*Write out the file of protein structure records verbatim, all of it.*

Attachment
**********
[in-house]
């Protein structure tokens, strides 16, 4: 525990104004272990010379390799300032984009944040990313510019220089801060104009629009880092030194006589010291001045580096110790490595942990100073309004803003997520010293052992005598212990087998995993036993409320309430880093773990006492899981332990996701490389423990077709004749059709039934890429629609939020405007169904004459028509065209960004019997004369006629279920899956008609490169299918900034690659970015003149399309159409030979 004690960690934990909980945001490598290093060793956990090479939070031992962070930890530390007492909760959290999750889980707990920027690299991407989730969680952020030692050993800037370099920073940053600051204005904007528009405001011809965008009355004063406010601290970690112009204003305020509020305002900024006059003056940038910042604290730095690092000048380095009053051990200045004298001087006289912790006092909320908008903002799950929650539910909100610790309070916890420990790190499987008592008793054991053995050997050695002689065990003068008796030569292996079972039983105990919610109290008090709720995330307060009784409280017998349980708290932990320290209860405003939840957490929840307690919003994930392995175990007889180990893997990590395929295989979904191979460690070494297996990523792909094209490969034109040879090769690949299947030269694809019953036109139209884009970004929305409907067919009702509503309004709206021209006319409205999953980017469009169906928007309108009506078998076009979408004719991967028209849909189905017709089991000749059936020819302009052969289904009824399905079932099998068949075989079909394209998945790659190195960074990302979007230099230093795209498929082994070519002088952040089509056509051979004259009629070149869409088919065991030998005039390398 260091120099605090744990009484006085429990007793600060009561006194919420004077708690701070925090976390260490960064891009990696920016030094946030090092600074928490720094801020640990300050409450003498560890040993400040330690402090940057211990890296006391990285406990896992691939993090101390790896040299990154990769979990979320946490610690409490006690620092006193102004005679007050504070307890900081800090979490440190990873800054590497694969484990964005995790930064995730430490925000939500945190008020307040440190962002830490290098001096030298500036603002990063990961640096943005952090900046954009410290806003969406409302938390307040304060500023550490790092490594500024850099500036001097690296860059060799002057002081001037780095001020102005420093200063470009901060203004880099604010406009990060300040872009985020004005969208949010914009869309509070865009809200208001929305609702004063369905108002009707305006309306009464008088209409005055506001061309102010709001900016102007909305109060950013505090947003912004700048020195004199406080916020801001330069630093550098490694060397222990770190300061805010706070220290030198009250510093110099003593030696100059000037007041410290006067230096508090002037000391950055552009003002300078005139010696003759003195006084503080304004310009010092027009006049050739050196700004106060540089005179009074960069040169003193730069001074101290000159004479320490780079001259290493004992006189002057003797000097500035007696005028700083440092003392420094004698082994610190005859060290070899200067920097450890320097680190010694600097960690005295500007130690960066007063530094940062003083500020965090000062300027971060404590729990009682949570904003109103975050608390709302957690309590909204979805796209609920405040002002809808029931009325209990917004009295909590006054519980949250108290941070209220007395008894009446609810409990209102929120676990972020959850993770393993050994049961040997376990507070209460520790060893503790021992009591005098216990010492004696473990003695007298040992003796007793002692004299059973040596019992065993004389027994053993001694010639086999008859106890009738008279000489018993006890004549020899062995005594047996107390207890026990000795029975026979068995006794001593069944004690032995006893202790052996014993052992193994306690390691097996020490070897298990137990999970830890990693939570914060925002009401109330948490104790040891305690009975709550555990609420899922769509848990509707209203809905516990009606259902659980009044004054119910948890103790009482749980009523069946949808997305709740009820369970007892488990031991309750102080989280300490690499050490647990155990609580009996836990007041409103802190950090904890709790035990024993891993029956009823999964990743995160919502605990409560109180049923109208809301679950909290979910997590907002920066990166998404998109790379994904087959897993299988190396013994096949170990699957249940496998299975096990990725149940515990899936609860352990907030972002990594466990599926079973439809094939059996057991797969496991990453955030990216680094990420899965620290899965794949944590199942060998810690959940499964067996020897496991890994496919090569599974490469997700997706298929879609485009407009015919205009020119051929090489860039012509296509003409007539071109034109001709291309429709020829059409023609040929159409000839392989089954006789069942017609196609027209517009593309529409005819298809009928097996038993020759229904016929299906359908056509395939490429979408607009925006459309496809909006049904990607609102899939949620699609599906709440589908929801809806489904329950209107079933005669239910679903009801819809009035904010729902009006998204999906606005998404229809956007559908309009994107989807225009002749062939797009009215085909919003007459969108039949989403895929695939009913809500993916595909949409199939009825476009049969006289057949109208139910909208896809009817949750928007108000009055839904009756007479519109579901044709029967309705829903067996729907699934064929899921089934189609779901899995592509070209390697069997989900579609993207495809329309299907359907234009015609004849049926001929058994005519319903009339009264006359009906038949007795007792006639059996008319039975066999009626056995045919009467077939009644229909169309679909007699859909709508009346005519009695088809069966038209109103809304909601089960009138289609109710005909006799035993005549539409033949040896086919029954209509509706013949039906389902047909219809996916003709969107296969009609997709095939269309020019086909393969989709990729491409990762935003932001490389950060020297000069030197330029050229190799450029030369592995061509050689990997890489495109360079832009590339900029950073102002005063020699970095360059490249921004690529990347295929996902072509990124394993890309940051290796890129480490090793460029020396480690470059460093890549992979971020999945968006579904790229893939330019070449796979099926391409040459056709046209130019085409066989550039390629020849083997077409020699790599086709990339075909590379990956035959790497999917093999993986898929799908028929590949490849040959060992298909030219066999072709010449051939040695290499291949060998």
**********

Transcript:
[in-house]
């Protein structure tokens, strides 16, 4: 525990104004272990010379390799300032984009944040990313510019220089801060104009629009880092030194006589010291001045580096110790490595942990100073309004803003997520010293052992005598212990087998995993036993409320309430880093773990006492899981332990996701490389423990077709004749059709039934890429629609939020405007169904004459028509065209960004019997004369006629279920899956008609490169299918900034690659970015003149399309159409030979 004690960690934990909980945001490598290093060793956990090479939070031992962070930890530390007492909760959290999750889980707990920027690299991407989730969680952020030692050993800037370099920073940053600051204005904007528009405001011809965008009355004063406010601290970690112009204003305020509020305002900024006059003056940038910042604290730095690092000048380095009053051990200045004298001087006289912790006092909320908008903002799950929650539910909100610790309070916890420990790190499987008592008793054991053995050997050695002689065990003068008796030569292996079972039983105990919610109290008090709720995330307060009784409280017998349980708290932990320290209860405003939840957490929840307690919003994930392995175990007889180990893997990590395929295989979904191979460690070494297996990523792909094209490969034109040879090769690949299947030269694809019953036109139209884009970004929305409907067919009702509503309004709206021209006319409205999953980017469009169906928007309108009506078998076009979408004719991967028209849909189905017709089991000749059936020819302009052969289904009824399905079932099998068949075989079909394209998945790659190195960074990302979007230099230093795209498929082994070519002088952040089509056509051979004259009629070149869409088919065991030998005039390398 260091120099605090744990009484006085429990007793600060009561006194919420004077708690701070925090976390260490960064891009990696920016030094946030090092600074928490720094801020640990300050409450003498560890040993400040330690402090940057211990890296006391990285406990896992691939993090101390790896040299990154990769979990979320946490610690409490006690620092006193102004005679007050504070307890900081800090979490440190990873800054590497694969484990964005995790930064995730430490925000939500945190008020307040440190962002830490290098001096030298500036603002990063990961640096943005952090900046954009410290806003969406409302938390307040304060500023550490790092490594500024850099500036001097690296860059060799002057002081001037780095001020102005420093200063470009901060203004880099604010406009990060300040872009985020004005969208949010914009869309509070865009809200208001929305609702004063369905108002009707305006309306009464008088209409005055506001061309102010709001900016102007909305109060950013505090947003912004700048020195004199406080916020801001330069630093550098490694060397222990770190300061805010706070220290030198009250510093110099003593030696100059000037007041410290006067230096508090002037000391950055552009003002300078005139010696003759003195006084503080304004310009010092027009006049050739050196700004106060540089005179009074960069040169003193730069001074101290000159004479320490780079001259290493004992006189002057003797000097500035007696005028700083440092003392420094004698082994610190005859060290070899200067920097450890320097680190010694600097960690005295500007130690960066007063530094940062003083500020965090000062300027971060404590729990009682949570904003109103975050608390709302957690309590909204979805796209609920405040002002809808029931009325209990917004009295909590006054519980949250108290941070209220007395008894009446609810409990209102929120676990972020959850993770393993050994049961040997376990507070209460520790060893503790021992009591005098216990010492004696473990003695007298040992003796007793002692004299059973040596019992065993004389027994053993001694010639086999008859106890009738008279000489018993006890004549020899062995005594047996107390207890026990000795029975026979068995006794001593069944004690032995006893202790052996014993052992193994306690390691097996020490070897298990137990999970830890990693939570914060925002009401109330948490104790040891305690009975709550555990609420899922769509848990509707209203809905516990009606259902659980009044004054119910948890103790009482749980009523069946949808997305709740009820369970007892488990031991309750102080989280300490690499050490647990155990609580009996836990007041409103802190950090904890709790035990024993891993029956009823999964990743995160919502605990409560109180049923109208809301679950909290979910997590907002920066990166998404998109790379994904087959897993299988190396013994096949170990699957249940496998299975096990990725149940515990899936609860352990907030972002990594466990599926079973439809094939059996057991797969496991990453955030990216680094990420899965620290899965794949944590199942060998810690959940499964067996020897496991890994496919090569599974490469997700997706298929879609485009407009015919205009020119051929090489860039012509296509003409007539071109034109001709291309429709020829059409023609040929159409000839392989089954006789069942017609196609027209517009593309529409005819298809009928097996038993020759229904016929299906359908056509395939490429979408607009925006459309496809909006049904990607609102899939949620699609599906709440589908929801809806489904329950209107079933005669239910679903009801819809009035904010729902009006998204999906606005998404229809956007559908309009994107989807225009002749062939797009009215085909919003007459969108039949989403895929695939009913809500993916595909949409199939009825476009049969006289057949109208139910909208896809009817949750928007108000009055839904009756007479519109579901044709029967309705829903067996729907699934064929899921089934189609779901899995592509070209390697069997989900579609993207495809329309299907359907234009015609004849049926001929058994005519319903009339009264006359009906038949007795007792006639059996008319039975066999009626056995045919009467077939009644229909169309679909007699859909709508009346005519009695088809069966038209109103809304909601089960009138289609109710005909006799035993005549539409033949040896086919029954209509509706013949039906389902047909219809996916003709969107296969009609997709095939269309020019086909393969989709990729491409990762935003932001490389950060020297000069030197330029050229190799450029030369592995061509050689990997890489495109360079832009590339900029950073102002005063020699970095360059490249921004690529990347295929996902072509990124394993890309940051290796890129480490090793460029020396480690470059460093890549992979971020999945968006579904790229893939330019070449796979099926391409040459056709046209130019085409066989550039390629020849083997077409020699790599086709990339075909590379990956035959790497999917093999993986898929799908028929590949490849040959060992298909030219066999072709010449051939040695290499291949060998």